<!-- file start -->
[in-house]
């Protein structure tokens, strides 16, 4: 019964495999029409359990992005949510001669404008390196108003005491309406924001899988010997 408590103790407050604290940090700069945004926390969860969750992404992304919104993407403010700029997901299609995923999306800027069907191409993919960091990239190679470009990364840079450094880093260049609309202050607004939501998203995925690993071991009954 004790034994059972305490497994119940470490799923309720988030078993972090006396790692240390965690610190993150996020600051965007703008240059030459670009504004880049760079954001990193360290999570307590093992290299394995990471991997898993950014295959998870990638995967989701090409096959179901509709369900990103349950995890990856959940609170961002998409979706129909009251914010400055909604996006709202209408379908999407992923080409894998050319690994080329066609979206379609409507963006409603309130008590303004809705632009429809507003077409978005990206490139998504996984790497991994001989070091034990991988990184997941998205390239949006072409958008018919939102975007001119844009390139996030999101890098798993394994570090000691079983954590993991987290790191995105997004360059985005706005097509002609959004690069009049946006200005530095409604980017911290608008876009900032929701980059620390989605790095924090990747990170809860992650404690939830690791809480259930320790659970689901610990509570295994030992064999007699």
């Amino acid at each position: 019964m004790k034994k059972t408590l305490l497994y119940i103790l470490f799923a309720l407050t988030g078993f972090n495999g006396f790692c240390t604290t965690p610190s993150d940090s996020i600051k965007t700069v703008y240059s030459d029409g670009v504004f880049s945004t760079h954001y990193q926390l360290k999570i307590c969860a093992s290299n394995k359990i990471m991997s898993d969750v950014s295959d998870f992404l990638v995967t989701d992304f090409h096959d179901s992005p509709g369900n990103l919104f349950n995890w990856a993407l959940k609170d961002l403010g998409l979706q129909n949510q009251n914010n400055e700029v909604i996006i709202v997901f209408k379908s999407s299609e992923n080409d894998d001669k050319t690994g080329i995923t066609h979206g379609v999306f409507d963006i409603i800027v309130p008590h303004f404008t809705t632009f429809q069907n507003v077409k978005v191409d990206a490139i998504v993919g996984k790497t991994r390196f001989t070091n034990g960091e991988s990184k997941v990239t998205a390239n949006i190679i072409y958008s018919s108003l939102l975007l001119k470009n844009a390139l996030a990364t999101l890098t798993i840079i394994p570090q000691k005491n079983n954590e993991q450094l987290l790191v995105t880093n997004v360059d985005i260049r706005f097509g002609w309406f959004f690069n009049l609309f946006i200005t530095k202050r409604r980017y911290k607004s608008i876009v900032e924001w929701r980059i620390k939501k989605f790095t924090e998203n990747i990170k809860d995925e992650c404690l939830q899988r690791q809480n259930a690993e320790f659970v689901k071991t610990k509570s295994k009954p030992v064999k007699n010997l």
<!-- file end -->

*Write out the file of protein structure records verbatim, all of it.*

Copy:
[in-house]
């Protein structure tokens, strides 16, 4: 019964495999029409359990992005949510001669404008390196108003005491309406924001899988010997 408590103790407050604290940090700069945004926390969860969750992404992304919104993407403010700029997901299609995923999306800027069907191409993919960091990239190679470009990364840079450094880093260049609309202050607004939501998203995925690993071991009954 004790034994059972305490497994119940470490799923309720988030078993972090006396790692240390965690610190993150996020600051965007703008240059030459670009504004880049760079954001990193360290999570307590093992290299394995990471991997898993950014295959998870990638995967989701090409096959179901509709369900990103349950995890990856959940609170961002998409979706129909009251914010400055909604996006709202209408379908999407992923080409894998050319690994080329066609979206379609409507963006409603309130008590303004809705632009429809507003077409978005990206490139998504996984790497991994001989070091034990991988990184997941998205390239949006072409958008018919939102975007001119844009390139996030999101890098798993394994570090000691079983954590993991987290790191995105997004360059985005706005097509002609959004690069009049946006200005530095409604980017911290608008876009900032929701980059620390989605790095924090990747990170809860992650404690939830690791809480259930320790659970689901610990509570295994030992064999007699």
């Amino acid at each position: 019964m004790k034994k059972t408590l305490l497994y119940i103790l470490f799923a309720l407050t988030g078993f972090n495999g006396f790692c240390t604290t965690p610190s993150d940090s996020i600051k965007t700069v703008y240059s030459d029409g670009v504004f880049s945004t760079h954001y990193q926390l360290k999570i307590c969860a093992s290299n394995k359990i990471m991997s898993d969750v950014s295959d998870f992404l990638v995967t989701d992304f090409h096959d179901s992005p509709g369900n990103l919104f349950n995890w990856a993407l959940k609170d961002l403010g998409l979706q129909n949510q009251n914010n400055e700029v909604i996006i709202v997901f209408k379908s999407s299609e992923n080409d894998d001669k050319t690994g080329i995923t066609h979206g379609v999306f409507d963006i409603i800027v309130p008590h303004f404008t809705t632009f429809q069907n507003v077409k978005v191409d990206a490139i998504v993919g996984k790497t991994r390196f001989t070091n034990g960091e991988s990184k997941v990239t998205a390239n949006i190679i072409y958008s018919s108003l939102l975007l001119k470009n844009a390139l996030a990364t999101l890098t798993i840079i394994p570090q000691k005491n079983n954590e993991q450094l987290l790191v995105t880093n997004v360059d985005i260049r706005f097509g002609w309406f959004f690069n009049l609309f946006i200005t530095k202050r409604r980017y911290k607004s608008i876009v900032e924001w929701r980059i620390k939501k989605f790095t924090e998203n990747i990170k809860d995925e992650c404690l939830q899988r690791q809480n259930a690993e320790f659970v689901k071991t610990k509570s295994k009954p030992v064999k007699n010997l």